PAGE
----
Don’t let the solid, rectangular piece of steel fool you. The entrance to my house is a revolving door. In the morning, I count the cars to know who is home. Even without visitors, it would appear to the average passerby that we were throwing a small shindig; a gathering, at the very least. Hopefully, my neighbors don’t mind that we take up more than the normal amount of curb space, sometimes spilling over to the other side.
Recently, we visited an Open House. Beautiful house for sale in the small town of Purcellville, but there was no driveway (just a modest-sized garage), and no curb parking. “We would have to run a shuttle service,” my partner and I remarked. We laughed at the vision of purchasing a golf cart to transfer kids and guests to and from some remote, gravel lot.
My partner and I included, we make up a family of seven. All but the seven- year-old drives their own car, and even he is dreaming of the day when he can hold his own set of keys. Our house, right now, is practically ideal: 5 bedrooms, 3 1/2 baths, a carport with a driveway AND curb parking, although, the driveway is on a steep slope.
Recently, a neighbor knocked at the door. “Um, your car is rolling down the driveway…” It was my partner’s jeep. Since then, we only park one in the carport; all other vehicles on the curb.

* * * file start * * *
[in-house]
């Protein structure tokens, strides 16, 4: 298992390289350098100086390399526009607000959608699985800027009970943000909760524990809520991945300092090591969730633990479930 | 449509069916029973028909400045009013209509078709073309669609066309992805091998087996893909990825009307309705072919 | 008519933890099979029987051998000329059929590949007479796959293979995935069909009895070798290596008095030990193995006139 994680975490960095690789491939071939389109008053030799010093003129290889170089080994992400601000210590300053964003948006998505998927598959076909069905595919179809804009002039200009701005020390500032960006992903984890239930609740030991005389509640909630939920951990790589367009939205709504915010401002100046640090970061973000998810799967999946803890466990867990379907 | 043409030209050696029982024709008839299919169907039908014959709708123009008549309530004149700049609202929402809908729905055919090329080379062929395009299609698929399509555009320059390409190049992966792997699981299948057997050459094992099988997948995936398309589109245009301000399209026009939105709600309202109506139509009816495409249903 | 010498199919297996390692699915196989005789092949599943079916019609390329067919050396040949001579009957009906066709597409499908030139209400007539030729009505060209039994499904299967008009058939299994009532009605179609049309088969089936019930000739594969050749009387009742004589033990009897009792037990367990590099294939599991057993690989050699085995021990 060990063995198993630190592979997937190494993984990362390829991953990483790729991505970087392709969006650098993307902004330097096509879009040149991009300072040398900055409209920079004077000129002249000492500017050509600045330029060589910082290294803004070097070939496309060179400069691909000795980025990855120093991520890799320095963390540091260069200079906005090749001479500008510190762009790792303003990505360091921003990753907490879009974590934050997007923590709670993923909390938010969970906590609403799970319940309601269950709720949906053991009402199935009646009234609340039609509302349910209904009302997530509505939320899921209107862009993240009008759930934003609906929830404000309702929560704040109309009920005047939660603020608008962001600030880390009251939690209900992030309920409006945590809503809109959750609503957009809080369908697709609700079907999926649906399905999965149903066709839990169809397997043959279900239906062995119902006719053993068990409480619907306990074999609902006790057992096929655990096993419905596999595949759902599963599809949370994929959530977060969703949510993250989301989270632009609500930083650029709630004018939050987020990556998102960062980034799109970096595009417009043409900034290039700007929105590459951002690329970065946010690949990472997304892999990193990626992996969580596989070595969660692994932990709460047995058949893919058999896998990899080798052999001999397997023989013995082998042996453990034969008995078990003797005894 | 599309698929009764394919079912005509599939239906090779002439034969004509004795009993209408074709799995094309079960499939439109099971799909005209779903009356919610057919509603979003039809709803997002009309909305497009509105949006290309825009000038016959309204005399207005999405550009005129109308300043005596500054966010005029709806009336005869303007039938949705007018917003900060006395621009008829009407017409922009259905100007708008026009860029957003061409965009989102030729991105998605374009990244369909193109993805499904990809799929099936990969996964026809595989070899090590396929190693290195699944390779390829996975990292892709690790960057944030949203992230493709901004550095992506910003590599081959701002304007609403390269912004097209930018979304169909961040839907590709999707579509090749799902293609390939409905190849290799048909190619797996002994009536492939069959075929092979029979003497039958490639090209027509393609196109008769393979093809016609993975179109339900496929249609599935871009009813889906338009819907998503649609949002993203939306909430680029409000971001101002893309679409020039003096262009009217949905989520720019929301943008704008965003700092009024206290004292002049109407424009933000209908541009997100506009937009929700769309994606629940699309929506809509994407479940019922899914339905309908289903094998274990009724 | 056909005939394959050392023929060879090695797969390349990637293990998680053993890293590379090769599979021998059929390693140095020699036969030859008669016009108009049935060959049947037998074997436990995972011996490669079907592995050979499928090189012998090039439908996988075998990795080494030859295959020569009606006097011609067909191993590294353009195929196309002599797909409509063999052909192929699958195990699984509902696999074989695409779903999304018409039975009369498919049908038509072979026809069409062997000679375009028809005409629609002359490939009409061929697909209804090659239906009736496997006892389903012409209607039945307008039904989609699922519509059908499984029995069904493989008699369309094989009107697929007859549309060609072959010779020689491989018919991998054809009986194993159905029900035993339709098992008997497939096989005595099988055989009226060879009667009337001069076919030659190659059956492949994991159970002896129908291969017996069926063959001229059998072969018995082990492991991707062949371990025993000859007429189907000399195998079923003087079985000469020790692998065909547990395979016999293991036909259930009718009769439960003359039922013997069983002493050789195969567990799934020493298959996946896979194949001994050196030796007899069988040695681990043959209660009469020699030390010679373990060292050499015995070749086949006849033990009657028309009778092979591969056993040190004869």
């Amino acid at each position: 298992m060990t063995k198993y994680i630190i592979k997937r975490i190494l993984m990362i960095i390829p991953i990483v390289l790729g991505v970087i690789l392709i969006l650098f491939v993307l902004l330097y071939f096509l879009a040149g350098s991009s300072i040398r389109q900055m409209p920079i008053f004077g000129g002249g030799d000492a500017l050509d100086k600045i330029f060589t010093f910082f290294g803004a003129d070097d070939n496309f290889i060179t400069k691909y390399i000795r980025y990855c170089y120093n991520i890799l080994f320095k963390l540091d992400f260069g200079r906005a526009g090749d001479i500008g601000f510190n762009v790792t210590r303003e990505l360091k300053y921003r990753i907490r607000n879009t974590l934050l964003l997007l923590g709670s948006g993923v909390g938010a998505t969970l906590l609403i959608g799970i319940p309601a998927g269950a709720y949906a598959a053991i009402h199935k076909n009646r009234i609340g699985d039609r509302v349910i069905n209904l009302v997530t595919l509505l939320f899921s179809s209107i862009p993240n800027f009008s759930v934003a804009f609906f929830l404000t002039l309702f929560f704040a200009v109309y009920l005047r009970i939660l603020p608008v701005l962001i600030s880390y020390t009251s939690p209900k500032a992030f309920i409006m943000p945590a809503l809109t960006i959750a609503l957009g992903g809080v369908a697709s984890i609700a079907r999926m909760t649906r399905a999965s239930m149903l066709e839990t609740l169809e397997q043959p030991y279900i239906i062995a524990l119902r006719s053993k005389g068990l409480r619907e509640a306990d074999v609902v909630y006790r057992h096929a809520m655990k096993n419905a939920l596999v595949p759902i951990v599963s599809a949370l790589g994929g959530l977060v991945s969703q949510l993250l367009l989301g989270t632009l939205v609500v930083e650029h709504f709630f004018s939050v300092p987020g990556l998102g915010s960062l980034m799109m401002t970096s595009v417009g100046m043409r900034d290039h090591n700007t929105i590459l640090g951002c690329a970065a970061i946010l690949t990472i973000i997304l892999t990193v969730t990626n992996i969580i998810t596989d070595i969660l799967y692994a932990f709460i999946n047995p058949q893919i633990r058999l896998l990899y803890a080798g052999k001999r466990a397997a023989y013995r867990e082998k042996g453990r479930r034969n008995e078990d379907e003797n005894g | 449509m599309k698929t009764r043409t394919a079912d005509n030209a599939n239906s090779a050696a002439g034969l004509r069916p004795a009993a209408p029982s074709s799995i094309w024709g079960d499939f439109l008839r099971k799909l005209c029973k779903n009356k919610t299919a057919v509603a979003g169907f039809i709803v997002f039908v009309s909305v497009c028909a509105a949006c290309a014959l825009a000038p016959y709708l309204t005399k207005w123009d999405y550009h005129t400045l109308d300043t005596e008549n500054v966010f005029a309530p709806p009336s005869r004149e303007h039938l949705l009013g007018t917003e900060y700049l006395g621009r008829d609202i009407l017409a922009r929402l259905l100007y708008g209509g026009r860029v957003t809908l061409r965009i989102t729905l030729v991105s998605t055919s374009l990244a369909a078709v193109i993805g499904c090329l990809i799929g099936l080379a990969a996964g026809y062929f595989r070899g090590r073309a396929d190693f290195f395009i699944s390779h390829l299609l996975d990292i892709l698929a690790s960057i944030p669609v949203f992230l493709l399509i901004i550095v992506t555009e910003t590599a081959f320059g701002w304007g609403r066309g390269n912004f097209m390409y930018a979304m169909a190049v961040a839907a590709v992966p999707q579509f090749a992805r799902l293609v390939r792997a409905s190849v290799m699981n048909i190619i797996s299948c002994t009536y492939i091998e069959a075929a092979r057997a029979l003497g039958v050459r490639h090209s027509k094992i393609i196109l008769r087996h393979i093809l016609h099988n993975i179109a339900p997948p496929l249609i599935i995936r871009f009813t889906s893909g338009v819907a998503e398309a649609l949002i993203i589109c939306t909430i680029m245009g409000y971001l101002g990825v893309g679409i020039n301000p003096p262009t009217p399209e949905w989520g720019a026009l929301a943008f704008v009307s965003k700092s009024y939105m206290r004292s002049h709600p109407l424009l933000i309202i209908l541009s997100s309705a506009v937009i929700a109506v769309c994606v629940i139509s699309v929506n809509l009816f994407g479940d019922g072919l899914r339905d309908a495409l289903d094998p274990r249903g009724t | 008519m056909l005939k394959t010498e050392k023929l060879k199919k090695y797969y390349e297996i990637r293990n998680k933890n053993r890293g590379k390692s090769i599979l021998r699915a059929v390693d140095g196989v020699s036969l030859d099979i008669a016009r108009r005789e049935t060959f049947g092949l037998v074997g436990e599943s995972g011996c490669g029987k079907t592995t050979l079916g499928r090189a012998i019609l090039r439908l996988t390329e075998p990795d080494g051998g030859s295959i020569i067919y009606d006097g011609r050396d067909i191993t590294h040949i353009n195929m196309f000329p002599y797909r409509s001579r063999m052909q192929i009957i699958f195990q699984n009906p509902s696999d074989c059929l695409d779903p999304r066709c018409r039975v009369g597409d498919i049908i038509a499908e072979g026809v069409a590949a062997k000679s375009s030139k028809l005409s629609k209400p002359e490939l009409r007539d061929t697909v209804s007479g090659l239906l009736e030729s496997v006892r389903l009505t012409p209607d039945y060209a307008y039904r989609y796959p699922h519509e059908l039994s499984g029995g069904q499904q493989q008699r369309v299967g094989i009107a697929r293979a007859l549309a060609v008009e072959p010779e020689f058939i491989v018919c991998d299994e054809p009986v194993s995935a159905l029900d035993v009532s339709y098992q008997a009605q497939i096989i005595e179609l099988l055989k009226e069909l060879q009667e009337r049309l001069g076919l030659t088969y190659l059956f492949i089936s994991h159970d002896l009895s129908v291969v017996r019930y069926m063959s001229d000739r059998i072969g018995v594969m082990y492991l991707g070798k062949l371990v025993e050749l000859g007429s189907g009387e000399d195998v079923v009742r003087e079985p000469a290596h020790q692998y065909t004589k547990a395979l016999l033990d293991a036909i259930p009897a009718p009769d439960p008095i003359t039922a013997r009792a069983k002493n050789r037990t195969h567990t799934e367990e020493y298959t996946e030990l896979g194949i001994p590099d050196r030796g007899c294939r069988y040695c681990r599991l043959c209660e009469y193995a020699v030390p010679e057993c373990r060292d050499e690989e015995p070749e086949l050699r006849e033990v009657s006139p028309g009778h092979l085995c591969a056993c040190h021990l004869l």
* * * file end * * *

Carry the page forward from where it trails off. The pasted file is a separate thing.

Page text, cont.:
One morning, the inventory of cars did not add up. After questioning each of the physical bodies in the house (including the seven-year-old), we concluded that there was one unidentifiable car. There is a path that runs along the side of our house that connects to the adjoining neighborhood. Periodically, someone will park in front of our house and use the path as a cut through. This one car, however, began parking there every day, ALL day; always arriving and leaving, unnoticed.
“We need to do something about that car,” commented my seventeen year old, as he stared at the car with disdain. He is the youngest of the drivers in the house. “He is messing up our parking.”
He was right. He WAS messing up our parking.
On a normal day, there is one car parked in the carport, three on one side of the driveway (in front of the house), and one on the other. When the mystery car parks, only two can fit in front of the house, causing overflow to the other side of the street.
But, he wasn’t doing anything wrong.
According to the county parking rules, unless he left his car sitting for ten or more days, we could not have it towed. This person returned to his car every day, and though it was strange that he was parking there(visiting Mrs. Robinson, perhaps?), it was not illegal, so there was not much we could do.
“Unless we put a note on his car,” I suggested.
Something like . . .
To Whom it May Concern:
We respectfully request that you park at your place of “business”.Parking here disrupts the amount of curb space needed for the residents who live here. If you continue to park here, we are not responsible for the disappearance of your car.
NCS (Neighbors for Curb Space)
Of course, we would omit that last line. Revolving door is okay; doors with bars, not so much.